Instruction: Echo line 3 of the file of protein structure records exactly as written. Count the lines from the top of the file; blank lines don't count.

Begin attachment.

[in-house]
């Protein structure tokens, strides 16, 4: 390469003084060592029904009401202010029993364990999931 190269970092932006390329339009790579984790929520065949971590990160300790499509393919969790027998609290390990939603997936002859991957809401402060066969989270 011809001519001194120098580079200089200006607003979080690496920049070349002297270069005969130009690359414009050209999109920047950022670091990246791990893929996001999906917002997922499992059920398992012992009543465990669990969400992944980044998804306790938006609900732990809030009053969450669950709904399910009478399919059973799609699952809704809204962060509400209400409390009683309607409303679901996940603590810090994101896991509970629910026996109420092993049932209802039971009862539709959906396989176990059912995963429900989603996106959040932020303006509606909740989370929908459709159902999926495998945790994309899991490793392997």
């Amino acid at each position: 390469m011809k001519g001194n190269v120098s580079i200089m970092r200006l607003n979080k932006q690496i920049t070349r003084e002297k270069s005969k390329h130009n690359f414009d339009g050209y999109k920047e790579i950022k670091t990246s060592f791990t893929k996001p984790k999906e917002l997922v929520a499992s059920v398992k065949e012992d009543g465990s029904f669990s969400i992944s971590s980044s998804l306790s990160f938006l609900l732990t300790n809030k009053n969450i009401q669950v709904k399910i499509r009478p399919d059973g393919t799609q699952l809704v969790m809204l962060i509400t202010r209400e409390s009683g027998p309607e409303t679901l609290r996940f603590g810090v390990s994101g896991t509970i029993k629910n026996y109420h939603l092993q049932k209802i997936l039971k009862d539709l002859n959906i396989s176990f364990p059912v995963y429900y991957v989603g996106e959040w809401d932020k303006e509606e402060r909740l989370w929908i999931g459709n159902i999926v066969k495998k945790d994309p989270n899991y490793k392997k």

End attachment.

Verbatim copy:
């Amino acid at each position: 390469m011809k001519g001194n190269v120098s580079i200089m970092r200006l607003n979080k932006q690496i920049t070349r003084e002297k270069s005969k390329h130009n690359f414009d339009g050209y999109k920047e790579i950022k670091t990246s060592f791990t893929k996001p984790k999906e917002l997922v929520a499992s059920v398992k065949e012992d009543g465990s029904f669990s969400i992944s971590s980044s998804l306790s990160f938006l609900l732990t300790n809030k009053n969450i009401q669950v709904k399910i499509r009478p399919d059973g393919t799609q699952l809704v969790m809204l962060i509400t202010r209400e409390s009683g027998p309607e409303t679901l609290r996940f603590g810090v390990s994101g896991t509970i029993k629910n026996y109420h939603l092993q049932k209802i997936l039971k009862d539709l002859n959906i396989s176990f364990p059912v995963y429900y991957v989603g996106e959040w809401d932020k303006e509606e402060r909740l989370w929908i999931g459709n159902i999926v066969k495998k945790d994309p989270n899991y490793k392997k």